Millennium Post

British Raj and India–Sotheby's

Reminiscing the bygone - Sotheby’s upcoming auction of the subcontinent’s earliest photographs is a vivid recollection of the land, its people and their architectural marvels, writes Uma Nair.

Indian photography from the mid-nineteenth to the mid-twentieth century belongs to the haunts of history. The Great Within: Photographs of India and the British Raj in the 19th century at Sotheby's will be a highlight of its Asian Art Week in March. It features some of the subcontinent's earliest photographs, created in an era when India was a wide-open treasure trove for the British Crown, as it auctions a suite of 30 rare, evergreen images that will gain wider currency amongst the Indian diaspora and a broader audience.

Colin Murray's Gems
Among the many photographs it is Colin Murray's studies that are gems of purest ray serene.Whether he took a shot of Sitting in the foreground amongst the pillars in Mt Abu in Rajasthan in the temples or took images of the magnificent gopurams in Madurai, it is his eye for detailing the panache of scenic symbolism that comes to the fore. Most enchanting is the photograph of the Jag Mandir Palace, Udaipur from James Burgess' 'Photographs of Architecture and Scenery in Gujarat and Rajputana' taken by Colin Murray in c.1872-73. The Rajput capital of Udaipur, is situated on the picturesque Lake Pichola in between two hills. There are many pleasure pavilions on the lake, the best preserved complex is the Jag Mandir.
Built in 1551 of sandstone inlaid with marble, it commands a magnificent view over the City Palace and the Lake Palace. The domed pavilion or Gul Mahal was built in Mughal style architecture around 1621. Most of the other buildings are of the 18th Century. This is a view from the shore looking towards the Jagmandir Palace, with a boat drawn up on the shore in the foreground. It is the people in the boat that add to the rustic rhythm in the scene.
Felice Beato's Faizabad Market
Felice Beato's Faizabad Market is another jewel toned image replete with architectural nuances—Beato, the Venice born war photographer, had a yen for Islamic architecture and he shot a host of images of Indian mosques and imambaras in Delhi, Agra and Lucknow. Beato, the war photographer famous for his 1857 uprising pictures of Lucknow, was also a lover of architectural elements. Beato was a war photographer who had come to shoot the mutiny of 1857 and was known for his historic images of searing humanesque agony in portraying the futility of the war. Beato loved scouting the countryside looking for the Indian pastorale.
The charm of this work is the simplicity of style and the aura of the creative surge that lies within the many elements in the composition.The British print market flourished because of the colonial picturesque, the enchantment of the domestic rural and the virgin territory of ruggedness in both the country and street scenes, as well as, temple and Islamic architecture.
Primary Tool
Among landscapes, the moody marvel is Samuel Bourne's view of the Dhul Canal is Kashmir. The exhibition features prints by photographers and photography studios that worked and operated in India at the time, including Raja Deen Dayal and Bourne & Shepherd, one of the oldest photography studios in the world. Patronised by the upper echelons of the British Raj as well as Indian royalty, these artists took to photography, which was swiftly replacing painting as the primary tool for portraiture and documentation, not long after its invention in Europe. Their images feature portraits of Indian princes, Himalayan expeditions, landscape views, and architectural monuments, captured in all their grandeur.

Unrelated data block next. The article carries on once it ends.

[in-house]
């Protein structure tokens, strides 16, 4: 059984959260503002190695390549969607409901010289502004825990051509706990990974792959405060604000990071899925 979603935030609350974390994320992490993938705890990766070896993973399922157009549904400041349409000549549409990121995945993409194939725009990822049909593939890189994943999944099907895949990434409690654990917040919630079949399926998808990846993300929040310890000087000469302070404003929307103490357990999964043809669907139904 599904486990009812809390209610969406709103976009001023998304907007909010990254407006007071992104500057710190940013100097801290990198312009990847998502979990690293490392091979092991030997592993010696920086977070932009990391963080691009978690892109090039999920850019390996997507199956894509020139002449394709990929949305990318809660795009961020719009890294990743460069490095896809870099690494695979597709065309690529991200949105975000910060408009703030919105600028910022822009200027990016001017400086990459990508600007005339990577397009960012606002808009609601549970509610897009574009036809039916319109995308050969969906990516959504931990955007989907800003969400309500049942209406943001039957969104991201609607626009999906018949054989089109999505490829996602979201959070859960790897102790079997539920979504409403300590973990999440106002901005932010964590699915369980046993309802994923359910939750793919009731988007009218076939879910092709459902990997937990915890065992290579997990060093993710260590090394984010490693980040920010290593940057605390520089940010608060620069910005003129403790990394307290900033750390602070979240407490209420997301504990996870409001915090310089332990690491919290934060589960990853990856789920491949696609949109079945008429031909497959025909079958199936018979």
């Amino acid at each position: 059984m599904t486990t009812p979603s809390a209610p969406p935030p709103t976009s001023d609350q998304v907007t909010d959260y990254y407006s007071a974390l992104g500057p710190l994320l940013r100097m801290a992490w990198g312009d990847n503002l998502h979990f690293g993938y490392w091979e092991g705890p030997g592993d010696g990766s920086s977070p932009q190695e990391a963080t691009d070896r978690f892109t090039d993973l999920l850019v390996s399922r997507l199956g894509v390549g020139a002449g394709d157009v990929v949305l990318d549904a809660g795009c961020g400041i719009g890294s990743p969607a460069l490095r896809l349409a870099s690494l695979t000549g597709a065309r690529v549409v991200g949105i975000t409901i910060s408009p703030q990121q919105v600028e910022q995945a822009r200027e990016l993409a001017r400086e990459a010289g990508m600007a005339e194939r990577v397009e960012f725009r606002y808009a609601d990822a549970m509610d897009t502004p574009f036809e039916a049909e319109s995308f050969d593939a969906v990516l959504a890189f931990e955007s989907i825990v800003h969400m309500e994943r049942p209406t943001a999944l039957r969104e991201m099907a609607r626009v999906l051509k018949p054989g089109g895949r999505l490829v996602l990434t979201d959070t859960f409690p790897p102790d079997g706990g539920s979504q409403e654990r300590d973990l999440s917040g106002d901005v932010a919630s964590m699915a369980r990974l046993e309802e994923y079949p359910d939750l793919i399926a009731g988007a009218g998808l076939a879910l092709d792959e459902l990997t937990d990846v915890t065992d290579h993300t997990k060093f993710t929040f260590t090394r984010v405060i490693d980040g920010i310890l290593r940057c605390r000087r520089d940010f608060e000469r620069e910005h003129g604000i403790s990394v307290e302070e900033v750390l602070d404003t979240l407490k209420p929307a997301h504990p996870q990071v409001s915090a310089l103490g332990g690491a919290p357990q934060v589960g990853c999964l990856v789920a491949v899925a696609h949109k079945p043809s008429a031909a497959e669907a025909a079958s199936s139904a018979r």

Printing Process
The photographs have been printed from the original prints by Clark Worswick, a renowned photo historian who was also one of the first collectors of this work. He was the curator of The Last Empire, a historic exhibition at the Asia Society in 1976, which brought to public attention indigenous Indian photography for the first time.
Limited Edition Longevity
Over a sixty-year period, Worswick collected these works, trying to discover amidst decades of searching, both the makers of these photographs with their biographies and the pictures, realizing in the process that this impossibly evanescent oeuvre thrived only for 35- 45 years. Worswick then embraced the task of creating a limited edition series of prints in state-of-the-art carbon inks (with a longevity of almost 400 years) that exceed the quality and lifespan of the original pictures. In an India that is much changed in the last century-and-half, these important images are in some cases, the only surviving remnants of a bygone era.
Architectural Elevation
Between the minimal aesthetic of Moghul splendour, and the temples of both North and Southern India, the lithe lines of architectural details presented an aura of elevation. The result was that these photographs miraculously combine the best qualities of Moghul and Hindu traditions: the famed obsession of Mughal attention to fine detail is fused with a scientific Indianesque rationalism to produce architectural studies that both observe and feel the qualities of architectonics of buildings/temples/havelis.

This auction of just 30 stellar works presents leaves of the past in nostalgic notes of tranquility. No wonder the artist James Baillie Fraser who came to Calcutta and then to Delhi wrote to his father: "I have been of late literally stunned by views of mosques and tombs and ruins, wrecks of Delhi's former greatness. All the country is covered with tombs of all descriptions, some of great beauty . . . Years would be required to survey all that is worthy of attention. In comparison, all our Gothic castles and Roman fortifications sink into nothing. . ." And so be it.

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